!DOCTYPE html PUBLIC "-//W3C//DTD XHTML 1.0 Strict//EN" "http://www.w3.org/TR/xhtml1/DTD/xhtml1-strict.dtd"> Streamline Training & Documentation: Business Acumen XVII: Globalization and Equity II

Tuesday, July 03, 2007

Business Acumen XVII: Globalization and Equity II

As a follow-up to an earlier post on how the benefits of globalization can be more fairly distributed, I'd mention an analysis and set of policy recommendations published by the Financial Services Forum on June 26.

Grant D. Aldonas, Robert Z. Lawrence, and Matthew J. Slaughter1 wrote "Succeeding in the Global Economy: A New Policy Agenda for the American Worker" (pdf) as an expression of their own views, which do not necessarily represent the views of all Financial Services Forum members.

The executive summary is useful, but I suggest at least scanning the body of the paper in order to familiarize yourself with the details the authors have assembled concerning the benefits of globalization (which they refer to as "global engagement") and its current impacts on people's incomes (discussed in the section on "the distributional challenges of global engagement").

Having documented the unequal impacts of globalization on individuals, firms, and communities, Aldonas, Lawrence, and Slaughter devote the final section of their paper to their policy recommendations for the US. The policies to address poor growth of real income (income adjusted for inflation), and to facilitate adjustment by workers, communities, and firms include:
  • Full integration of the FICA tax into the income tax, or an increase in the progressivity of the FICA tax. (FICA, which stands for "Federal Insurance Contributions Act," is the tax withheld from a person's salary or self-employment income to fund the Social Security and Medicare programs.)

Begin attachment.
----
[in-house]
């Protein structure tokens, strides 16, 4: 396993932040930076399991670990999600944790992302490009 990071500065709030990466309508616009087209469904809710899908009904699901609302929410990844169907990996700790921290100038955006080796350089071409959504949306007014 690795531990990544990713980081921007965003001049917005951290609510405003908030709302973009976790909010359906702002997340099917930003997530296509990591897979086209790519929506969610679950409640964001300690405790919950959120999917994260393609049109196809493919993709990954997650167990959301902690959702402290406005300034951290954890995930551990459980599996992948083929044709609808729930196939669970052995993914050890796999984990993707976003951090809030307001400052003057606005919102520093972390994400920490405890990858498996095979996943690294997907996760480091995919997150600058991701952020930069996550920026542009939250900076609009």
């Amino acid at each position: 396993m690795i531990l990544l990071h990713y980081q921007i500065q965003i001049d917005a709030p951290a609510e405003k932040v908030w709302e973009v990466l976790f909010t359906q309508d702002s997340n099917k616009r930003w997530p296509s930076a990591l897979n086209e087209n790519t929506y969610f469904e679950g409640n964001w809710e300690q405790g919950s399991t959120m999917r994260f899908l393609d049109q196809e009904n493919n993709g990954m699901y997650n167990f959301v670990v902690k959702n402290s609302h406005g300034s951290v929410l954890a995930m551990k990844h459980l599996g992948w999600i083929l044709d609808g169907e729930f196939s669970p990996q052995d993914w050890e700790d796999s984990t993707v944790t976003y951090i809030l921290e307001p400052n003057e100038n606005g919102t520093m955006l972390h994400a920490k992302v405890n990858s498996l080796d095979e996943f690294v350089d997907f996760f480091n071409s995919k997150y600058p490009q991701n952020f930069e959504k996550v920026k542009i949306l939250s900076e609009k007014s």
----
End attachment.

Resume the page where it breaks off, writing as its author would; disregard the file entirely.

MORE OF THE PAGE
• Combining unemployment insurance and the current Trade Adjustment Assistance program into a single integrated Adjustment Assistance program that offers a menu of benefits to all displaced workers, including wage insurance, portability of health insurance, assistance with relocation and establishing new businesses, and retraining.

  • Allowing individuals a tax deduction for the full cost of education and training expenses, regardless of whether the education and training relates to one's current job (a requirement under the existing law) or to an entirely new career.

  • Creating federal insurance that permits communities to insure their tax base against sudden economic dislocation.

  • Identifying communities facing significant pressures from international competition as Global Economic Development Platforms, which would make them eligible for trade preferences, tax benefits, and federal financing aimed at attracting new investment to build new linkages to the global economy.

  • Allowing firms a credit against income taxes for the increase in expenses they incur by extending their internal education and traning facilities to workers outside the firm or to students in local community colleges.

  • Expanding programs to help companies learn how to gain certification under international standards (e.g., for quality assurance).

  • Placing high priority on reestablishing a workable safeguard mechanism within the World Trade Organization.
Aldonas, Lawrence, and Slaughter conclude their paper with policy recommendations for maintaining strong US linkages with the global economy.
1 Grant D. Aldonas is the William M. Scholl Chair in International Business at the Center for Strategic and International Studies. Robert Z. Lawrence is Albert L. Williams Professor of International Trade and Investment at the Kennedy School of Government, Harvard University; a Senior Fellow at the Peterson Institute for International Economics; and a Research Associate at the National Bureau of Economic Research. Matthew J. Slaughter is Professor of International Economics at the Tuck School of Business at Dartmouth; a Research Associate at the National Bureau of Economic Research; and a Senior Fellow at the Council on Foreign Relations.